Re: Last Call: <draft-farrell-decade-ni-07.txt> (Naming Things with Hashes) to Proposed Standard

"Martin J. Dürst" <> Tue, 26 June 2012 11:12 UTC

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Date: Tue, 26 Jun 2012 20:11:37 +0900
From: "\"Martin J. Dürst\"" <>
Organization: Aoyama Gakuin University
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To: Stephen Farrell <>
Subject: Re: Last Call: <draft-farrell-decade-ni-07.txt> (Naming Things with Hashes) to Proposed Standard
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Hello Stephen,

On 2012/06/25 21:05, Stephen Farrell wrote:

> On 06/25/2012 11:35 AM, "Martin J. Dürst" wrote:

>> Unfortunately, what I find is the following:
>>> The justification for using a URI scheme for this is that that might
>>> help a user agent for the speaker to better display the value, or
>>> perhaps if there was some use-case for a machine to speak the value.
>> So we are creating a new URI scheme because *perhaps* there is a use
>> case? Or because it *might* help? In the whole discussion, I was always
>> ready to accept that there are different use cases, assuming that they
>> could be clearly explained. I'm really wondering why this is so
>> difficult. If these use cases really exist, it shouldn't be that
>> difficult, and it shouldn't sound so vague, or should it? I'm not
>> necessarily blaming you, but between you, your coauthors, and the WG
>> that apparently proposed this, it shouldn't be that hard to come up with
>> a better and more definite explanation than the sentence above.
> IMO the use-case is clear, and is stated in the first sentence
> of section 7.

That sentence reads:

   "Sometimes a name may need to be referred to in a format that is easy
    or unambiguous for humans to read out, for example, over the phone."

I continue to be convinced that this is not a separate use case. URIs 
are not a priori separable into those that are written down on napkins 
(or copy-pasted into emails,...) and those that are spoken over the phone.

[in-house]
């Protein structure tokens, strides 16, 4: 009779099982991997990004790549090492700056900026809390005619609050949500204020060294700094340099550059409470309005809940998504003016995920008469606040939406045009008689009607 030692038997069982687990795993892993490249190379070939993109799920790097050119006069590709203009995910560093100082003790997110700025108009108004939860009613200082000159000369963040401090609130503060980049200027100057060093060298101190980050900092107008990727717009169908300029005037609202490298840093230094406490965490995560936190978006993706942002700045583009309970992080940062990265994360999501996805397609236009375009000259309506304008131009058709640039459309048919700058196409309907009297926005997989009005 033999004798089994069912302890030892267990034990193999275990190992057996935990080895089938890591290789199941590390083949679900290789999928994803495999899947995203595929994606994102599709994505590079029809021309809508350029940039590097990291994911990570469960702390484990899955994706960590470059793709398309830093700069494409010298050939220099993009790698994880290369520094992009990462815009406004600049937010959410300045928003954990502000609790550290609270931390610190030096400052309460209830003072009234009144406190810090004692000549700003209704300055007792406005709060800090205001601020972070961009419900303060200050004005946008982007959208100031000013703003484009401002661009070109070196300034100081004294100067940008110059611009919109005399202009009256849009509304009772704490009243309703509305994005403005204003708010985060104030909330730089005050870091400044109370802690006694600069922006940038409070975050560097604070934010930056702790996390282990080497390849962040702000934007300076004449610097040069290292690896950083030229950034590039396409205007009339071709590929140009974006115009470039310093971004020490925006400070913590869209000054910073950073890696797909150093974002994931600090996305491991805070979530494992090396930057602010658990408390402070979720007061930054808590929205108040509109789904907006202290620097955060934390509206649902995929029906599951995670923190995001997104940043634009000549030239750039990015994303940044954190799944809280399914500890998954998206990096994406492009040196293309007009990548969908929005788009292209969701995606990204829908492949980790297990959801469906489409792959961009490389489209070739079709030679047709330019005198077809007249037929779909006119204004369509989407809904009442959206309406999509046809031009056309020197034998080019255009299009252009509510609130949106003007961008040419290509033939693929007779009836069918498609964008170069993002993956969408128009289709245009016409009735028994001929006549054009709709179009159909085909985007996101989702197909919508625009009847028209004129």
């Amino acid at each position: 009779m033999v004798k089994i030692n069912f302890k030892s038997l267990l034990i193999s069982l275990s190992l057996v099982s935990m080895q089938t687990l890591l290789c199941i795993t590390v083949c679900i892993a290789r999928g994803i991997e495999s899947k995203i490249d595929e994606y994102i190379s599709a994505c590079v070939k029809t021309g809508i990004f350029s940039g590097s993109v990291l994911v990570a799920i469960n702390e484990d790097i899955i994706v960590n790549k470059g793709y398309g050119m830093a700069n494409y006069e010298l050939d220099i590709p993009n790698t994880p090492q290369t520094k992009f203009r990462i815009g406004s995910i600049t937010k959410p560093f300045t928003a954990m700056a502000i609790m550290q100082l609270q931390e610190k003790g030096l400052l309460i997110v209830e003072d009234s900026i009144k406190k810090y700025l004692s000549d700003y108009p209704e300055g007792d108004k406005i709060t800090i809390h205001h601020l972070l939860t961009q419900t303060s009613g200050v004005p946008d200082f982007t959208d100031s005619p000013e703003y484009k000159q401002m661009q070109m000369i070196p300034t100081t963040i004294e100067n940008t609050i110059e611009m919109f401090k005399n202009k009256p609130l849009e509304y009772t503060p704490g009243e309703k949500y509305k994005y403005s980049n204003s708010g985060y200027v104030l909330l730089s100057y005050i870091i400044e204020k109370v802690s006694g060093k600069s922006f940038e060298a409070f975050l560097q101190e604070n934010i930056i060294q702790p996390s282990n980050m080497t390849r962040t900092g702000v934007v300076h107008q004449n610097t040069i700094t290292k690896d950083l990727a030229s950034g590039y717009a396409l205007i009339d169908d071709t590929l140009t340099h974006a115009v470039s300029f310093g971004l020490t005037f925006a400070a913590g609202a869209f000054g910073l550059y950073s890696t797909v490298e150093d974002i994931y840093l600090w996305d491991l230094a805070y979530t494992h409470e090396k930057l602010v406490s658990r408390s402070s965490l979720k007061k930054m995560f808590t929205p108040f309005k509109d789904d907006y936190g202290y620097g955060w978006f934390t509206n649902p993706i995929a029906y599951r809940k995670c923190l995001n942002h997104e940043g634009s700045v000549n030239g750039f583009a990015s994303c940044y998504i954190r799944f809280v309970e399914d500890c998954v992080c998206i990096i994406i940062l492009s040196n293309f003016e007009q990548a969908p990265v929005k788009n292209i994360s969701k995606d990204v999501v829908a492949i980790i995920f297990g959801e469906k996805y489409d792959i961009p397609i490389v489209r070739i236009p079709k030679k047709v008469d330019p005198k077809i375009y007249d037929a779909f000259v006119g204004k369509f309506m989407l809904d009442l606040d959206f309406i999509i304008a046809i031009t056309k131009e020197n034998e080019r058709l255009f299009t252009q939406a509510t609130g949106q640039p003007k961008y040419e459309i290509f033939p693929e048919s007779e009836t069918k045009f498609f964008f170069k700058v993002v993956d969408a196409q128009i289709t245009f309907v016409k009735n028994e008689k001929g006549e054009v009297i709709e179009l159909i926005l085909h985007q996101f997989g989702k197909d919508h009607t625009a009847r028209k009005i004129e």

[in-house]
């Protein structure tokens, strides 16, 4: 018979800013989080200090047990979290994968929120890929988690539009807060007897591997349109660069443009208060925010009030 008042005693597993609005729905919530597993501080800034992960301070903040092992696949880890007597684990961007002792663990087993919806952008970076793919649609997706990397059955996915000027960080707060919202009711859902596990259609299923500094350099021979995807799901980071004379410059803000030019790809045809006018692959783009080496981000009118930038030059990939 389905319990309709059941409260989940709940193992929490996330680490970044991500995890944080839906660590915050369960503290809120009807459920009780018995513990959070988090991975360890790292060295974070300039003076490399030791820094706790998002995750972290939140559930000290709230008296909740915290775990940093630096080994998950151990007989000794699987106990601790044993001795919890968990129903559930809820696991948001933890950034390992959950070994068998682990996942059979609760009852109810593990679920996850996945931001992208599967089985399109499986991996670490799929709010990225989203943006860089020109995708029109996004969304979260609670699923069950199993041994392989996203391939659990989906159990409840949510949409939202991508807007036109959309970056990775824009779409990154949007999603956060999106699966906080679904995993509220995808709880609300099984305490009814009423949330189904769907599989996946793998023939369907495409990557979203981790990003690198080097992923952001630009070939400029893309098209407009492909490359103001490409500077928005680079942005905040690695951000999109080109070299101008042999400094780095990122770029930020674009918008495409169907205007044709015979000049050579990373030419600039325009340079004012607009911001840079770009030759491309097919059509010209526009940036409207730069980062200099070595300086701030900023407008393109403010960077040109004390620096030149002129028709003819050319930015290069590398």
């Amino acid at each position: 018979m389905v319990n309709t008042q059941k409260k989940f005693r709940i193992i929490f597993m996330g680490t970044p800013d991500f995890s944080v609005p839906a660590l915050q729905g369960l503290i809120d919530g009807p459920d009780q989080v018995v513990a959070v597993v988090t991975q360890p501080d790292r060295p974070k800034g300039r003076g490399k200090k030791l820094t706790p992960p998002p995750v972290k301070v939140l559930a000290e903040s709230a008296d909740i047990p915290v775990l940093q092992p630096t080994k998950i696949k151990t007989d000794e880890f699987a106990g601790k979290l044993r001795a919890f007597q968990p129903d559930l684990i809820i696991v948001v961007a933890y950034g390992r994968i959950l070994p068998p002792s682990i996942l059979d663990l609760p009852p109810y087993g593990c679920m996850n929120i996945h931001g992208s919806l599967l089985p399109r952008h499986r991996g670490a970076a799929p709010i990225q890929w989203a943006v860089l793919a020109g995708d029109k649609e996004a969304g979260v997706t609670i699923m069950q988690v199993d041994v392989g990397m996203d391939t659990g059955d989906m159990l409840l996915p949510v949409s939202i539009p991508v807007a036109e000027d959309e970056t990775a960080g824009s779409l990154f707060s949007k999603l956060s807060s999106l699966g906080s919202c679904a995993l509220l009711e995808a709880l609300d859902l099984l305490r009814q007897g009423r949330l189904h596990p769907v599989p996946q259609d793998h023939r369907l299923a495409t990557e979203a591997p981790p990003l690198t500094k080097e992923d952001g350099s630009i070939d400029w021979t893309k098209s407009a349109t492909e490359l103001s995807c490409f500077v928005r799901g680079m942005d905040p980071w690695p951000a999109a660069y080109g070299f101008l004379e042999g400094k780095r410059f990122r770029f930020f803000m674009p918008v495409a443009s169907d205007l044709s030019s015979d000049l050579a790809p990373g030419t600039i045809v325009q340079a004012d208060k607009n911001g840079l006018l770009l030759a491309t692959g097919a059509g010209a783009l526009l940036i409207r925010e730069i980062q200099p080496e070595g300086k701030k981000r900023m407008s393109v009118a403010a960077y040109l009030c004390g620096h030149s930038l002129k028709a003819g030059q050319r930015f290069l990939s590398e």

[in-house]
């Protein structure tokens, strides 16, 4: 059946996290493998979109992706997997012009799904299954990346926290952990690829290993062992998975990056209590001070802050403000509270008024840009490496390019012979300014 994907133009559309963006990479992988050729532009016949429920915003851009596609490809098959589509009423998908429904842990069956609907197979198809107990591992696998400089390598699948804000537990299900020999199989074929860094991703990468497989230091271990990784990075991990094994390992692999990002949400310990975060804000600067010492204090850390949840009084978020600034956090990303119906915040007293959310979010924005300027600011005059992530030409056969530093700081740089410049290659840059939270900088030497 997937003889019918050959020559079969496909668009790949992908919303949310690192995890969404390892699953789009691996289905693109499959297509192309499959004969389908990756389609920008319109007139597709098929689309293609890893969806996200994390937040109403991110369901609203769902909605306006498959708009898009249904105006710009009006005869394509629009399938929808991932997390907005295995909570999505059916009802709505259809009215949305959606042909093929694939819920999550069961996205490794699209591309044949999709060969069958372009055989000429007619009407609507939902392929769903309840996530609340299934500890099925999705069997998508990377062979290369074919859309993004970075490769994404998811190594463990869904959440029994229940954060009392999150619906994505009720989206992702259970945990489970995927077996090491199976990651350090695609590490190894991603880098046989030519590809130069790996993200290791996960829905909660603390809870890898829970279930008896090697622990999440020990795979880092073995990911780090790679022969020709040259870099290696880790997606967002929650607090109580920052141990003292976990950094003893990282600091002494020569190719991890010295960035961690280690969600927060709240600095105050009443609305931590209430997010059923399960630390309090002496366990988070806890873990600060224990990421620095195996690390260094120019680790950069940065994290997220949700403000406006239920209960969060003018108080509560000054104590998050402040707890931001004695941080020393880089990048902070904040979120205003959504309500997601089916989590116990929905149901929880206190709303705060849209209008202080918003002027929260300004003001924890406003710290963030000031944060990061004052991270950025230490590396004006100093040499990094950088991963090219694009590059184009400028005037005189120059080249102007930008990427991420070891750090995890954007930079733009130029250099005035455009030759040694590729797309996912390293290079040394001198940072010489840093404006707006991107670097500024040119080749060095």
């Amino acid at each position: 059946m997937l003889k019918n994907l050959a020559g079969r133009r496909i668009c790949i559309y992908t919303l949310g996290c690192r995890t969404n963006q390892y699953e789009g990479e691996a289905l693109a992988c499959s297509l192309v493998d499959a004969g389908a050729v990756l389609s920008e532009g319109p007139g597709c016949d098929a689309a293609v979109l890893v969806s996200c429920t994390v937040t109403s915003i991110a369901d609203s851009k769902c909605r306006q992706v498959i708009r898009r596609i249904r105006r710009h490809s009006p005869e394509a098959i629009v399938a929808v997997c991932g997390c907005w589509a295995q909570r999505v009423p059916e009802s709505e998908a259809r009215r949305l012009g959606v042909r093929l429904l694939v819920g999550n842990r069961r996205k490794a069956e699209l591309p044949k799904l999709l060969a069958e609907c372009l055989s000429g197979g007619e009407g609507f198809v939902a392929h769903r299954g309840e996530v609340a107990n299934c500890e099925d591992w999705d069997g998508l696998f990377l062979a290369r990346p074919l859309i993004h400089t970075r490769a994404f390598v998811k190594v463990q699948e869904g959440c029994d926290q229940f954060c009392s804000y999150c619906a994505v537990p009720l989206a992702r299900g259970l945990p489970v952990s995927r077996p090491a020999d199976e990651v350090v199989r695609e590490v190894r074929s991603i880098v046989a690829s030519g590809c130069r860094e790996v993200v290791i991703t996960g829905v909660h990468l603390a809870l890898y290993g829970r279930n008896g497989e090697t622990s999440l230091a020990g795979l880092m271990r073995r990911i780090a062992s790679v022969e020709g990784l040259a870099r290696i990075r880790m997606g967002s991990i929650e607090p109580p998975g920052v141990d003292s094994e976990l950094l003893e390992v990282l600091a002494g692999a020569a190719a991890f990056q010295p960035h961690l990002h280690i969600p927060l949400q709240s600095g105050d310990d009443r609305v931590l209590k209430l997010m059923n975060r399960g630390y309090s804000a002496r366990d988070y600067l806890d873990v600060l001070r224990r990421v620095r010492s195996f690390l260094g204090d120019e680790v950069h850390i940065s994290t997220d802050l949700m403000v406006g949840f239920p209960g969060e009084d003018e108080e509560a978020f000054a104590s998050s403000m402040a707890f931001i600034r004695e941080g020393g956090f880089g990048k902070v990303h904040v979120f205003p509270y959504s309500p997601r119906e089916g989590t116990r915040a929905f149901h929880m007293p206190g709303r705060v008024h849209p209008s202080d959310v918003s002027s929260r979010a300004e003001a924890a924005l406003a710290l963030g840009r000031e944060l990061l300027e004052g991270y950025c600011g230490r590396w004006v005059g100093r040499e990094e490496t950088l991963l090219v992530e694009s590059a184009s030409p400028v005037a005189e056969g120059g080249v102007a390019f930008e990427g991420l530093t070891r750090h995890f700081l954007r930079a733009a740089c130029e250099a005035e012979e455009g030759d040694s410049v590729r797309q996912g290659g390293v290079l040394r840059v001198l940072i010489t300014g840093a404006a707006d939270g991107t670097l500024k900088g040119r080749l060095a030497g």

If I send you an URI with a hash, I don't know whether you read your 
mail with your eyes (for which ni: seems appropriate) or whether you 
have a screen reader that does a text-to-speech conversion (for which 
nih: seems to be appropriate).

> I believe that Graham got the use-case, and accepted that its
> different from ni URIs, but was questioning the need for nih to
> be a uri scheme. He can confirm or refute that himself I guess,
> but quoting his mail [1] (just before the one you reference):
> "I can see that there are distinct use-cases here, and I
> think you have reasonable grounds for not wanting to combine
> them."
>     [1]

I think what Graham refers to as the "distinct use-cases" is identified 
in the second-to-last sentence of his mail:

     "I think you said somewhere in this exchange, nih: is intended to
      be used to confirm some information that you already have."

For all that I know about URIs, that would be consistent with Graham's 
questioning of the need for an URI scheme (because a resource is only 
confirmed, not identified). It would also be supported by the fact that 
the examples for "nih:" show only shortened hashes (which, as far as I 
understand, are okay for confirmation but not for search).

[One of my editorial comments was to streamline the examples so that the 
examples for ni: and nih: would appear with the same truncation lengths, 
in pairs. When I wrote that comment, I didn't realize that there might 
be a deeper reason for having different truncation lengths for ni: and 
nih:, mostly because that wasn't really very much explained in the draft.]

So the question is really, what's the use case, and what's just a 
consequence of that use case. If confirmation of already available 
resources (e.g. like a fingerprint) is the (main?) use case, and the 
greater weight on "speakability" just a design consequence, then it 
makes sense to have two separate things. If identification is the main 
purpose in both cases, then two separate schemes don't make sense.

> Maybe the language I added for why we want nih as a uri
> scheme is not sufficiently clear, or isn't convincing, but
> that's a different argument.

Let's for a moment concentrate on what is use case, and what are the 
design properties that follow from that. We can go back to language once 
we have made some progress on substance.

Regards,    Martin.